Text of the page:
Peckford: Modern Canadian Constitutional Myths

Blog, Civil Liberties, COVID-19, Brian Peckford

A) The Charter of Rights and Freedoms is Pierre Elliott Trudeau ‘s Charter

The Charter, part of the Patriation Agreement, was approved(signed) by 9 Premiers and the Prime Minister, Pierre Elliot Trudeau, on November 5, 1981. It is the authorizing document making possible The Constitution Act 1982. It belongs to all Canadians. A unilateral action by Mr. Trudeau and his Government which included a Charter was rejected by the Supreme Court of Canada as unconstitutional in a decision on September 28, 1981.

‘The court wrote: ‘We have reached the conclusion that the agreement of the provinces of Canada, no views being expressed as to its quantification, is constitutional­ly required for the passing of the “Proposed Reso­lution for a Joint Address to Her Majesty the Queen respecting the Constitution of Canada” and that the passing of this Resolution without such agreement would be unconstitutional in the con­ventional sense.’

B) The British Monarchy can still change our Constitution.

Accompanying the Constitution Act of 1982 is the Canada Act with the following statement:

‘No Act of the Parliament of the United Kingdom passed after the Constitution Act, 1982 comes into force shall extend to Canada as part of its law.’ In order for the U K Monarchy to exert power on Canada now one would have to see the Crown over rule the UK Parliament and violate the Constitution.

C) In 1981 The Charter of Rights and Freedoms was negotiated as a stand-alone document.

In 1981 a package of proposals was negotiated which included the Charter of Rights and Freedoms. It was called the Patriation Agreement. The next year when legislated and Proclaimed it became known as the Constitution Act of 1982 containing 61 sections, 34 being The Charter of Rights and Freedoms. Other items include the Amending Formula, Aboriginal Rights, Equalization and Minority Language Rights.

D) The Bill of Rights of 1960 was sufficient. Canada did not need the Constitution Act 1982/Charter of Rights and Freedoms.

The Bill of Rights of 1960 was a Federal Act covering just Federal Jurisdiction. Section 5(3) says ‘The provisions of Part I shall be construed as extending only to matters coming within the legislative authority of the Parliament of Canada.’ Furthermore, this Act could be changed any time by a majority of MPs in the Federal Parliament.

The Constitution Act of 1982/Charter of Rights and Freedoms is a National Document for all the nation , covering both Federal and Provincial jurisdiction. As Section 52 says: ‘The Constitution of Canada is the supreme law of Canada, and any law that is inconsistent with the provisions of the Constitution is, to the extent of the inconsistency, of no force or effect. ‘Furthermore, to change the Constitution would take the agreement of 7 Provinces and 50% of the Population.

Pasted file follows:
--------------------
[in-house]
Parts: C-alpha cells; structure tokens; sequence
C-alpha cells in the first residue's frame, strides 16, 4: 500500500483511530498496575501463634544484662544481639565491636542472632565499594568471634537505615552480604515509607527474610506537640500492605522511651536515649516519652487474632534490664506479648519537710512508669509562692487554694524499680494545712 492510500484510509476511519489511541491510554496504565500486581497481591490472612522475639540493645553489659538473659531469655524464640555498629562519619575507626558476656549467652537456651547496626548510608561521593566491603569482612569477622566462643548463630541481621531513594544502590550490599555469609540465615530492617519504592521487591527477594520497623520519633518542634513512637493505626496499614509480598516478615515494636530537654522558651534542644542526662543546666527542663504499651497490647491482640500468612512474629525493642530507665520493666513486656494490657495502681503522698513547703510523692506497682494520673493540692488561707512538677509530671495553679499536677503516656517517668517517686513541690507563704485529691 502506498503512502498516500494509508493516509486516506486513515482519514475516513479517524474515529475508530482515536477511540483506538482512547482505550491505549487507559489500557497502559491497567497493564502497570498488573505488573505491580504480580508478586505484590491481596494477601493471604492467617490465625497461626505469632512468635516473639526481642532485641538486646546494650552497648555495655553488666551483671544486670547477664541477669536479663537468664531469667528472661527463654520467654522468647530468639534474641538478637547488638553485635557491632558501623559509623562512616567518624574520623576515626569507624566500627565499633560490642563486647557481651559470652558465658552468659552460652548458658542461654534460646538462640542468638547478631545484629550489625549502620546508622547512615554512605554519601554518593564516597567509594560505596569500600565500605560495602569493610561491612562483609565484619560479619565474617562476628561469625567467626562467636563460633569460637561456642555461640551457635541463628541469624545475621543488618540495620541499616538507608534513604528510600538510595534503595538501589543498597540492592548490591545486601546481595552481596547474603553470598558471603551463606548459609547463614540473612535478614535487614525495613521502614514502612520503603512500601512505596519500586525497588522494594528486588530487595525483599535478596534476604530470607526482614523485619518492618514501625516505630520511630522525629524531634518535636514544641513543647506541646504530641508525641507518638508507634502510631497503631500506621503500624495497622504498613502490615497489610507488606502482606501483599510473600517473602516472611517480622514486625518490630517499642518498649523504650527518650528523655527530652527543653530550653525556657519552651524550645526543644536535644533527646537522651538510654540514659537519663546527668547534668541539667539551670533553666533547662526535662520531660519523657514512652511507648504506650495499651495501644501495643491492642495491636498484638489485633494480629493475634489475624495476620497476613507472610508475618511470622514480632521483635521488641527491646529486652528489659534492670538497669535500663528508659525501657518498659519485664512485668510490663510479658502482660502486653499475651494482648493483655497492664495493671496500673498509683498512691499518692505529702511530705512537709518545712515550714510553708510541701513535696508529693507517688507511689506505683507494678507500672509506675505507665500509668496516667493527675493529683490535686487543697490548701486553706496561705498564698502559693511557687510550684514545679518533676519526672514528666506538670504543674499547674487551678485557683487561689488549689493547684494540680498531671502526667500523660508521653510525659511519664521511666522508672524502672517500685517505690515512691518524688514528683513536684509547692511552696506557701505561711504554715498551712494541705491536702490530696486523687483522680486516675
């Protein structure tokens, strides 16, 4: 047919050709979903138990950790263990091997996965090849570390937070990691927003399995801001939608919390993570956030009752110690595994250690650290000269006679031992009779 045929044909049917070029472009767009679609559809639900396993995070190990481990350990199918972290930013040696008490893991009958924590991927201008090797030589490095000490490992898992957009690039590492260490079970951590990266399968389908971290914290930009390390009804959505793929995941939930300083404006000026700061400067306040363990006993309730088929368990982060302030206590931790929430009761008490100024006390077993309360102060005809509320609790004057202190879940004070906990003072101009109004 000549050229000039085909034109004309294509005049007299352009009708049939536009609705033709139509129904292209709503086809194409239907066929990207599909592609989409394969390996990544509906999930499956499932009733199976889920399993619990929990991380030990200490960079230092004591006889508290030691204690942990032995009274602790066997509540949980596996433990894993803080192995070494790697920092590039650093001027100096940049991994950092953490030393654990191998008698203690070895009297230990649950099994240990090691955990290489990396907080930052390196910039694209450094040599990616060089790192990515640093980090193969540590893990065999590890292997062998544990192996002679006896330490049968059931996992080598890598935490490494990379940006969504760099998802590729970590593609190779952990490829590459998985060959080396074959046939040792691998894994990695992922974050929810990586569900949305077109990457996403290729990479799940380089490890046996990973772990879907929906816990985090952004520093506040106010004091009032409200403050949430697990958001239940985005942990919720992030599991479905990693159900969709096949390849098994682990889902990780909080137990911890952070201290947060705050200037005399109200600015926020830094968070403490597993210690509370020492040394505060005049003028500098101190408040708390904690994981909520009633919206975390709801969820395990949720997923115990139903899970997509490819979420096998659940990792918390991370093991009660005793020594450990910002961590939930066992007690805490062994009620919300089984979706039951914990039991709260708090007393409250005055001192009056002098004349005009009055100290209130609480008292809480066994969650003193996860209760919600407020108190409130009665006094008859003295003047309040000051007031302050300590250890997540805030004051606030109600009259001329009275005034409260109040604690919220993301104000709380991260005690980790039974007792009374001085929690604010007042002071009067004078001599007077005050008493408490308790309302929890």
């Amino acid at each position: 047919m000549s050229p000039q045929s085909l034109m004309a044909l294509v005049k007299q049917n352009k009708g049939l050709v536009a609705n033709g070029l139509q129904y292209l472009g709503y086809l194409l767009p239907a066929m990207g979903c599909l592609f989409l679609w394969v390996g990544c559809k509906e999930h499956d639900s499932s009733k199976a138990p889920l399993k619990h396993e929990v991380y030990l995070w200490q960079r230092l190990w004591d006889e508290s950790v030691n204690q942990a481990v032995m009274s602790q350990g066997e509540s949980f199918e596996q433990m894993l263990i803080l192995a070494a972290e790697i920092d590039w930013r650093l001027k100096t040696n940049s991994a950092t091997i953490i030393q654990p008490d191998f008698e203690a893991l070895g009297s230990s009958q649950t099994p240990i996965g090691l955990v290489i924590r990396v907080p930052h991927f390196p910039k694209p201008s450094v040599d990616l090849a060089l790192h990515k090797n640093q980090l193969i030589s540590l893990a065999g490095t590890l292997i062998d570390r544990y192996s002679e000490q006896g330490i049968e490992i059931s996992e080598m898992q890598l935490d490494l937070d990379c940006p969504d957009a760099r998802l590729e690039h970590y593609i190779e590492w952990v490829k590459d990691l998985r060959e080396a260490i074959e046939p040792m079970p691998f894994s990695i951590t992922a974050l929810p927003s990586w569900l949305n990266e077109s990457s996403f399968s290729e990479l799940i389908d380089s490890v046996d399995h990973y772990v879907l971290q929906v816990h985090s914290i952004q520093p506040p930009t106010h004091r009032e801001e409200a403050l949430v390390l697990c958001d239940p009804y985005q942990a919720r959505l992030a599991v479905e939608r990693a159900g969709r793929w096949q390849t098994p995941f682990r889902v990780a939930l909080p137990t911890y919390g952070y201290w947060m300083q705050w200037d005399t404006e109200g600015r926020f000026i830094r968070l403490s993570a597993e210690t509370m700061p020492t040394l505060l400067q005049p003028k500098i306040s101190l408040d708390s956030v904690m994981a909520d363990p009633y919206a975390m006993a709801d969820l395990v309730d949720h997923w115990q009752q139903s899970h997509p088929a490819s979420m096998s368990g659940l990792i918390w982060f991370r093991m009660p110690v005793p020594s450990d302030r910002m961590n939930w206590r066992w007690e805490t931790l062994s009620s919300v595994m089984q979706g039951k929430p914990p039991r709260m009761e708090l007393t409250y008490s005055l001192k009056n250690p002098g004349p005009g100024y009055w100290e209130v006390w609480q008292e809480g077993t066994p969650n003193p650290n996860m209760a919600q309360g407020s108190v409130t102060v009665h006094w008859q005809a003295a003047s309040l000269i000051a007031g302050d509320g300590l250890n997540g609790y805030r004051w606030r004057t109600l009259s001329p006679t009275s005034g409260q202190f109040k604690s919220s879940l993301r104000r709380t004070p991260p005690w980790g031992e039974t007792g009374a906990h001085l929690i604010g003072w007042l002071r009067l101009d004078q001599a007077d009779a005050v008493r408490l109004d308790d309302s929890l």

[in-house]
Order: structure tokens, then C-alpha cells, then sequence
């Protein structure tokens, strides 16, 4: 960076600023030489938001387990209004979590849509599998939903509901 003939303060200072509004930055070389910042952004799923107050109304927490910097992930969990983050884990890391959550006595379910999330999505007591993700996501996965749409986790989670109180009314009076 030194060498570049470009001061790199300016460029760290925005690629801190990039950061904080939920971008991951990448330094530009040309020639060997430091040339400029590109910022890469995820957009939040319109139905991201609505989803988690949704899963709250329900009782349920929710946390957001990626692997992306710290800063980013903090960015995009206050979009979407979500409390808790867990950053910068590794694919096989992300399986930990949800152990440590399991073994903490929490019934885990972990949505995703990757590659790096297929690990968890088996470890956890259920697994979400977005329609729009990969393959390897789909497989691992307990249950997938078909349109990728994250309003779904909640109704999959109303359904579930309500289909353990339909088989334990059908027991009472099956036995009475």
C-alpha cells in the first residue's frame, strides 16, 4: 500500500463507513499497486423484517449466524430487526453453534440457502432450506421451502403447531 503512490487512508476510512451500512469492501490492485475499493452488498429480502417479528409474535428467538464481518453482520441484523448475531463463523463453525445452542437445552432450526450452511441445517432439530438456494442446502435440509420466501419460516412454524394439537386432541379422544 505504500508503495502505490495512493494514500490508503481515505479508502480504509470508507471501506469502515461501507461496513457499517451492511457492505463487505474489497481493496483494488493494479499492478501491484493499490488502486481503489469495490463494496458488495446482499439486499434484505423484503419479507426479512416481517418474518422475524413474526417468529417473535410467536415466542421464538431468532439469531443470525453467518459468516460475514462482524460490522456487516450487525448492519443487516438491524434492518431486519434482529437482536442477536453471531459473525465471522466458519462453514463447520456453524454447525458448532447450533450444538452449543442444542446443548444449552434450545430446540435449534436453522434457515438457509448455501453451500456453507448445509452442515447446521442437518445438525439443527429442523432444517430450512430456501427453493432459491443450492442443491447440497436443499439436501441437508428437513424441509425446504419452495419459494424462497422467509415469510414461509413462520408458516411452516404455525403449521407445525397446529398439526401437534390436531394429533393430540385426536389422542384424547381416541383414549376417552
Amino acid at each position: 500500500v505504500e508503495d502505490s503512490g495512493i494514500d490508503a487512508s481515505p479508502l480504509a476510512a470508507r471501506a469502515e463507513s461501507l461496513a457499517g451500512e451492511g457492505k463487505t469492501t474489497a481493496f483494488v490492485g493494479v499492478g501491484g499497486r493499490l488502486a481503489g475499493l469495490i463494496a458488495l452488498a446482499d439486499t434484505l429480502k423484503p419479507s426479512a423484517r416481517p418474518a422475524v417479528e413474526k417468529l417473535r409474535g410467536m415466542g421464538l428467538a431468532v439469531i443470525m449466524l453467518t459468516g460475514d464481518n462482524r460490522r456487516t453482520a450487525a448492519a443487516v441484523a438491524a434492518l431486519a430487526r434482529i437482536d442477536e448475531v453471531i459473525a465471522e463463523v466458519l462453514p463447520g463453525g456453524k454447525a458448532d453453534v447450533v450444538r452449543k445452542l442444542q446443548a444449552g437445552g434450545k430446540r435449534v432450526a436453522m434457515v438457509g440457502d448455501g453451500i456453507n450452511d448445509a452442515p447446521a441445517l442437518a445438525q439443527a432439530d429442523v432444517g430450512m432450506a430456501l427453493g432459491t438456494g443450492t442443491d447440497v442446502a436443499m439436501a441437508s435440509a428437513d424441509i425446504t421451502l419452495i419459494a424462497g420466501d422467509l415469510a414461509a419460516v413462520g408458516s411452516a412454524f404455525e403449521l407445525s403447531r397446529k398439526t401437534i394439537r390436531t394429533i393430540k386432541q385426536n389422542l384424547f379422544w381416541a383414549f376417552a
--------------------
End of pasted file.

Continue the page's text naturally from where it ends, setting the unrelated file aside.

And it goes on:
E) Section 1 of The Charter allows The Governments’ mandates /lockdowns that have and are occurring during the so called ‘pandemic. ‘

The intent of Section 1 was for it to apply only when the country’s existence was in peril—war, insurrection. The so called ‘pandemic ‘did not meet this threshold . The idea of impending peril to permit override is right in the Charter. In Section 4 of the Charter reference is made to ‘real or apprehended war, invasion or insurrection ‘to extend the Parliament beyond the mandatory five years.

Even if Section 1 did apply the tests of ‘demonstrably justify ‘and ‘free and democratic society’ in that Section were not met by any of the Governments in imposing their mandates/lockdowns.

F) The Charter of Rights and Freedoms is a secular document.

Part 1 of the Charter states: ‘Whereas Canada is founded upon principles that recognize the supremacy of God and the rule of law:’

In other words, the Charter is to be understood in the context of these two principles, one being religious, non-secular.

 

 

The Honourable A. Brian Peckford P.C. is the last living First Minister who helped craft the charter and Chairman of ‘Taking Back Our Freedoms ‘

Watch –  Leaders on the Frontier: Brian Peckford on Saving Canada’s Democracy | Frontier Centre For Public Policy (fcpp.org)  January 20, 2022.